|Publication number||US6354538 B1|
|Application number||US 09/426,411|
|Publication date||Mar 12, 2002|
|Filing date||Oct 25, 1999|
|Priority date||Oct 25, 1999|
|Publication number||09426411, 426411, US 6354538 B1, US 6354538B1, US-B1-6354538, US6354538 B1, US6354538B1|
|Original Assignee||Rohr, Inc.|
|Export Citation||BiBTeX, EndNote, RefMan|
|Patent Citations (8), Referenced by (32), Classifications (6), Legal Events (7)|
|External Links: USPTO, USPTO Assignment, Espacenet|
1. Field of the Invention
The present invention relates to an improvement in anti-icing systems for aircraft jet engine propulsion systems and more particularly, but not by way of limitation, to an improved method and arrangement for a swirling anti-icing system for an inlet of an aircraft jet engine which provides for improved mixing of the injected hot gas and enhanced pumping of the air within such inlet.
2. Description of the Prior Art
Safety is a primary concern in the design of power propulsion systems for aircraft applications. The formation of ice on aircraft wings, propellers, air inlets of engines, etc. has been a problem since the earliest days of heavier-than-air flight. Any accumulated ice adds considerable weight, and changes the airfoil or inlet configuration making the aircraft much more difficult to fly and in some cases has caused loss of aircraft. In the case of jet aircraft, large pieces of ice breaking loose from the leading edge of an engine inlet housing can severely damage rotating turbine blades or other internal engine components and cause engine failure.
Many attempts have been made to overcome the problems and dangers of aircraft icing. The inlet area of nacelles for aircraft propulsion systems have been the focus of a significant amount of research and development within the aircraft industry. For example, proposals have been made, as described in U.S. Pat. No. 2,135,119 to mechanically vibrate external surfaces to break ice loose or, as described in U.S. Pat. No. 3,549,964, to generate electro-magnetic pulses in the aircraft skin to break ice loose. These systems, however tend to be heavy and complex and to only remove existing ice, rather than prevent ice formation.
Heating areas of the aircraft prone to icing has been suggested many times. The heating schemes suggested range from microwave heating as suggested by U.S. Pat. No. 4,060,212 to feeding hot gases through holes in the skin, as suggested by U.S. Pat. No. 4,406,431, to resistance heating of the surfaces, as in U.S. Pat. No. 1,819,497, to actually burning fuel adjacent to ice-prone surfaces, as described in U.S. Pat. No. 2,680,345. While each of these methods have some advantages none had been truly effective.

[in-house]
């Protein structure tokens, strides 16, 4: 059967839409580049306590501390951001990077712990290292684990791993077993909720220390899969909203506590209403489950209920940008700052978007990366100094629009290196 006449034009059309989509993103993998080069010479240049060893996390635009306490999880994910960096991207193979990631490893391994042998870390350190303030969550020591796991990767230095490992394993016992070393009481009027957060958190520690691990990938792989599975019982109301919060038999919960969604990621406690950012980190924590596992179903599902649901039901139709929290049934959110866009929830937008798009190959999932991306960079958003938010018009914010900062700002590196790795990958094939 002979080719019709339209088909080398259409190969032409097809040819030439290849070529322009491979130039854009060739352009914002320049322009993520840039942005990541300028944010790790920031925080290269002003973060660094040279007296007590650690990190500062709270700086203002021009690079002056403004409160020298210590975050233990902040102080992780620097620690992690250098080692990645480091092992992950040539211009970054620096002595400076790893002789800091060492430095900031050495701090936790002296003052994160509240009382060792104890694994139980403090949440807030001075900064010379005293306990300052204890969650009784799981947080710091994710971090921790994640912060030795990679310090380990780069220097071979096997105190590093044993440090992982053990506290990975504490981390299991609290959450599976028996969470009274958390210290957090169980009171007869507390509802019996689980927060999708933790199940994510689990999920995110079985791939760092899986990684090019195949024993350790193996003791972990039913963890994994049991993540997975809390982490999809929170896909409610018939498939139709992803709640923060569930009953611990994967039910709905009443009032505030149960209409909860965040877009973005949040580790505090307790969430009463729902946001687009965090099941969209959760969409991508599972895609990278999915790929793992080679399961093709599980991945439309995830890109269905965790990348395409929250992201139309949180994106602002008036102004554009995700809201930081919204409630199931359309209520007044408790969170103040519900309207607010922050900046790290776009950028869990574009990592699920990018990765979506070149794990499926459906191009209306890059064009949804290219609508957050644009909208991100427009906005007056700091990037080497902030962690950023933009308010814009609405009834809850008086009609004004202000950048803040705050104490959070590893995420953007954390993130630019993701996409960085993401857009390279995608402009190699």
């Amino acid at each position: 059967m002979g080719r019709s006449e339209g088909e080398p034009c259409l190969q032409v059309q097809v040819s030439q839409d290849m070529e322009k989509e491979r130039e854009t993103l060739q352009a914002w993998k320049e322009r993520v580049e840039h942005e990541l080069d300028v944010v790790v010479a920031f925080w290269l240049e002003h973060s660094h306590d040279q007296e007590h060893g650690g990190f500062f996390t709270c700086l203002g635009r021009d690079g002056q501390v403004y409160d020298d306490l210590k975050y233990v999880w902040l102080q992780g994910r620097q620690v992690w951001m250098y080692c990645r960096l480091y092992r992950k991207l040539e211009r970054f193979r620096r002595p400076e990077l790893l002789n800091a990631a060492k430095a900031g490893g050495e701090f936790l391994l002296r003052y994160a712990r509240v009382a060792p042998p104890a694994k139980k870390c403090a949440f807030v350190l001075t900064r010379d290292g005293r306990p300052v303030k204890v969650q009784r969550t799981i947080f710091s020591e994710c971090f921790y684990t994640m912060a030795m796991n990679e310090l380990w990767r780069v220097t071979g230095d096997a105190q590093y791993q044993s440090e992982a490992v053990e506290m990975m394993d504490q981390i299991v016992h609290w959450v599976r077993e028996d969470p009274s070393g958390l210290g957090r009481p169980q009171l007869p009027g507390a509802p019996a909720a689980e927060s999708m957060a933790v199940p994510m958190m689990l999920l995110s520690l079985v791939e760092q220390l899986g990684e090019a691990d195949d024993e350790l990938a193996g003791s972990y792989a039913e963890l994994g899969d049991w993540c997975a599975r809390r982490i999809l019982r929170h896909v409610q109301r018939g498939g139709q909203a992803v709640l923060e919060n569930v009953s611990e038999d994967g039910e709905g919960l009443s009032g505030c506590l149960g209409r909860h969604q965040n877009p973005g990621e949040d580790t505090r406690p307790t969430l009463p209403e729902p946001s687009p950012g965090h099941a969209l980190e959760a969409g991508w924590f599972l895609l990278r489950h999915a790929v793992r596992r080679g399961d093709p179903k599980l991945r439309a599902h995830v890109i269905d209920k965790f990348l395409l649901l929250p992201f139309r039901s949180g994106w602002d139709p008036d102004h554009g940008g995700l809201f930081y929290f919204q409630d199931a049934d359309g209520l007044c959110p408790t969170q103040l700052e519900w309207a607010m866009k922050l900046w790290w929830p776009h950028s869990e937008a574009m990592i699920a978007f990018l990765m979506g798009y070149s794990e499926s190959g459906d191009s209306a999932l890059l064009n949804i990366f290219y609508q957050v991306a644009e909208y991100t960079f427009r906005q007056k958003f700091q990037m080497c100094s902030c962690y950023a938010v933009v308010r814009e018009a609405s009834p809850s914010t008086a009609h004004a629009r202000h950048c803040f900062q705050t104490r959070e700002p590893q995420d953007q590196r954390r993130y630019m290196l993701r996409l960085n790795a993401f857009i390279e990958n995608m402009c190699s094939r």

One of the most common anti-icing techniques has been the ducting of hot gases into a housing adjacent to the likely icing area. Typical of the patents describing such hot gas techniques are U.S. Pat. Nos. 3,057,154; 3,925,979; 3,933,327 and 4,250,250. In each case, the hot gas conduits simply dump hot gases into a housing, such as the leading edge of a jet engine housing or a wing leading edge. While often useful, these systems are not fully effective due to the complexity of the hot gas duct system.
A typical design for a transport aircraft engine nose cowl ice protection system was the double skin, spray bar configuration which employed an annular duct installed within the nose cowl “D-duct” space. Hot air jets issuing from small orifices, or piccolo holes, on the spray tube were directed onto the entrance into the D-duct into double skin passages along the upper and lower lip surfaces, away from the high-light portion of the nose lip. Hot air was then forced to flow through narrow gaps between the outside skin and the inner skin, transferring heat to the outer skin. While some heat effectiveness was achieved by the double skin design it was at the expense of high manufacturing cost and weight penalty, associated with the required chem-milling process to produce the inner skin and to provide the spray tube arrangement.